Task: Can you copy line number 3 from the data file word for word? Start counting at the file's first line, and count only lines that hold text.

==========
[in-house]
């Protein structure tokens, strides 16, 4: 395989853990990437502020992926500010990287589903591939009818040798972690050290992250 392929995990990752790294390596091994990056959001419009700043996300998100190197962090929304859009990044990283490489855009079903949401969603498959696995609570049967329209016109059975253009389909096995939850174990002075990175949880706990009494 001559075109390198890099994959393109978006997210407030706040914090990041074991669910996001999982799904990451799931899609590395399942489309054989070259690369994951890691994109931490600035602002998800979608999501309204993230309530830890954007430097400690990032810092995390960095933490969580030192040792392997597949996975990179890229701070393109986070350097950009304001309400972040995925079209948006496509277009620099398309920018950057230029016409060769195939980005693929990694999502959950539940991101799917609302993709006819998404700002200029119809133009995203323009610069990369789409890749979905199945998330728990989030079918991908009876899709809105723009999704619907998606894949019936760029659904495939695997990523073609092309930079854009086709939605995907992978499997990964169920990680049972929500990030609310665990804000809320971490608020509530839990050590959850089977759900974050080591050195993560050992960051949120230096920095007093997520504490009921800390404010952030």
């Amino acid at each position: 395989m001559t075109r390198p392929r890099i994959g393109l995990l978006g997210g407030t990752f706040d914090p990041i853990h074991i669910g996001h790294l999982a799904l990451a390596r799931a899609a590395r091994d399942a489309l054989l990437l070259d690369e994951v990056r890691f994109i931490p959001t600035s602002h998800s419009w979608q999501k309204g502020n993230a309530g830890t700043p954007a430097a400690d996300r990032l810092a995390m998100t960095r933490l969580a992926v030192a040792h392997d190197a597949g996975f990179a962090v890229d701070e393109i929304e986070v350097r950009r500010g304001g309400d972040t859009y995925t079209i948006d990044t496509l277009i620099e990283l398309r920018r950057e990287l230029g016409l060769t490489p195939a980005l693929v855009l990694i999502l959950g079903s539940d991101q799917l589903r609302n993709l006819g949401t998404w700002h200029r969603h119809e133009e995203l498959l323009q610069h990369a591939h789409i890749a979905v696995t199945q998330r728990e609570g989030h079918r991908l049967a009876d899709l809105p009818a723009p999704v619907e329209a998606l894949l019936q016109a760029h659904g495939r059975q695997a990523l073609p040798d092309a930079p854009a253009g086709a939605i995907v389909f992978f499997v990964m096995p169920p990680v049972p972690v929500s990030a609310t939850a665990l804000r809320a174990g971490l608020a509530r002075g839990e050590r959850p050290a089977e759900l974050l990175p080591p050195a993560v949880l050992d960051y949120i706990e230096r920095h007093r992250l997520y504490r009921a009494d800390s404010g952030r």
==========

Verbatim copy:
């Amino acid at each position: 395989m001559t075109r390198p392929r890099i994959g393109l995990l978006g997210g407030t990752f706040d914090p990041i853990h074991i669910g996001h790294l999982a799904l990451a390596r799931a899609a590395r091994d399942a489309l054989l990437l070259d690369e994951v990056r890691f994109i931490p959001t600035s602002h998800s419009w979608q999501k309204g502020n993230a309530g830890t700043p954007a430097a400690d996300r990032l810092a995390m998100t960095r933490l969580a992926v030192a040792h392997d190197a597949g996975f990179a962090v890229d701070e393109i929304e986070v350097r950009r500010g304001g309400d972040t859009y995925t079209i948006d990044t496509l277009i620099e990283l398309r920018r950057e990287l230029g016409l060769t490489p195939a980005l693929v855009l990694i999502l959950g079903s539940d991101q799917l589903r609302n993709l006819g949401t998404w700002h200029r969603h119809e133009e995203l498959l323009q610069h990369a591939h789409i890749a979905v696995t199945q998330r728990e609570g989030h079918r991908l049967a009876d899709l809105p009818a723009p999704v619907e329209a998606l894949l019936q016109a760029h659904g495939r059975q695997a990523l073609p040798d092309a930079p854009a253009g086709a939605i995907v389909f992978f499997v990964m096995p169920p990680v049972p972690v929500s990030a609310t939850a665990l804000r809320a174990g971490l608020a509530r002075g839990e050590r959850p050290a089977e759900l974050l990175p080591p050195a993560v949880l050992d960051y949120i706990e230096r920095h007093r992250l997520y504490r009921a009494d800390s404010g952030r």